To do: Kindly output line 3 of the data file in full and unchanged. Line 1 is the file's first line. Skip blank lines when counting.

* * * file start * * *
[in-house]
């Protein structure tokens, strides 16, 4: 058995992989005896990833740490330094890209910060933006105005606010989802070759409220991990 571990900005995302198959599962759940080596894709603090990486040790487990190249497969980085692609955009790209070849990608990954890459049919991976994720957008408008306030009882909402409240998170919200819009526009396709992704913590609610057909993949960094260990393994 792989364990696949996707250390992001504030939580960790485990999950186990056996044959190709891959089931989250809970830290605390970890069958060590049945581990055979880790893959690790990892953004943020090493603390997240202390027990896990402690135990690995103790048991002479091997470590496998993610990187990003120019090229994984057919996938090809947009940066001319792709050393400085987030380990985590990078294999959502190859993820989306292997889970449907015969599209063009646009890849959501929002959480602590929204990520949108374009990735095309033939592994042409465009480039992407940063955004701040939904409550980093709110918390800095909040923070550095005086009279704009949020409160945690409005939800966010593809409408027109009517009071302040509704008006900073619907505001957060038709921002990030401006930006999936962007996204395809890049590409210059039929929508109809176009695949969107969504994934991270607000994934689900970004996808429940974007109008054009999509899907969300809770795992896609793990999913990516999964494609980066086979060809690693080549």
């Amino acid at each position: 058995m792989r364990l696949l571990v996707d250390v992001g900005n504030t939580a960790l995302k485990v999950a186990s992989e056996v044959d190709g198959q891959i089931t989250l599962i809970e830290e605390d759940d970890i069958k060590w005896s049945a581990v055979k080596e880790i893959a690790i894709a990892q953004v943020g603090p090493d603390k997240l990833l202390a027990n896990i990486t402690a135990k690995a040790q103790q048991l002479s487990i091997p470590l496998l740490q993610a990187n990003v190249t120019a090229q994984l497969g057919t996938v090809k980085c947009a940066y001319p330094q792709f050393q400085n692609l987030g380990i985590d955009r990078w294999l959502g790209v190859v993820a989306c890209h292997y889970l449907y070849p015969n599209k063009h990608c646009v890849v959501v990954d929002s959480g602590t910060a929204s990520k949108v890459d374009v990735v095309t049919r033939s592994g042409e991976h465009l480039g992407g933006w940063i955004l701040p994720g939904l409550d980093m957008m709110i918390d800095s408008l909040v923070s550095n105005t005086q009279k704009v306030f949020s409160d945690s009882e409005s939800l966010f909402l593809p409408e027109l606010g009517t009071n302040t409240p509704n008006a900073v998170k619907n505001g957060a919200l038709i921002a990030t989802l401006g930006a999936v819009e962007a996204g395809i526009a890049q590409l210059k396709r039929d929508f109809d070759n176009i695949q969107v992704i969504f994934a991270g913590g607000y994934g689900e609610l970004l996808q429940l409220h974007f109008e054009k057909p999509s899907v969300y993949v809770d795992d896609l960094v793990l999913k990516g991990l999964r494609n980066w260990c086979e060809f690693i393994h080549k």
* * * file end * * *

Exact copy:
């Amino acid at each position: 058995m792989r364990l696949l571990v996707d250390v992001g900005n504030t939580a960790l995302k485990v999950a186990s992989e056996v044959d190709g198959q891959i089931t989250l599962i809970e830290e605390d759940d970890i069958k060590w005896s049945a581990v055979k080596e880790i893959a690790i894709a990892q953004v943020g603090p090493d603390k997240l990833l202390a027990n896990i990486t402690a135990k690995a040790q103790q048991l002479s487990i091997p470590l496998l740490q993610a990187n990003v190249t120019a090229q994984l497969g057919t996938v090809k980085c947009a940066y001319p330094q792709f050393q400085n692609l987030g380990i985590d955009r990078w294999l959502g790209v190859v993820a989306c890209h292997y889970l449907y070849p015969n599209k063009h990608c646009v890849v959501v990954d929002s959480g602590t910060a929204s990520k949108v890459d374009v990735v095309t049919r033939s592994g042409e991976h465009l480039g992407g933006w940063i955004l701040p994720g939904l409550d980093m957008m709110i918390d800095s408008l909040v923070s550095n105005t005086q009279k704009v306030f949020s409160d945690s009882e409005s939800l966010f909402l593809p409408e027109l606010g009517t009071n302040t409240p509704n008006a900073v998170k619907n505001g957060a919200l038709i921002a990030t989802l401006g930006a999936v819009e962007a996204g395809i526009a890049q590409l210059k396709r039929d929508f109809d070759n176009i695949q969107v992704i969504f994934a991270g913590g607000y994934g689900e609610l970004l996808q429940l409220h974007f109008e054009k057909p999509s899907v969300y993949v809770d795992d896609l960094v793990l999913k990516g991990l999964r494609n980066w260990c086979e060809f690693i393994h080549k």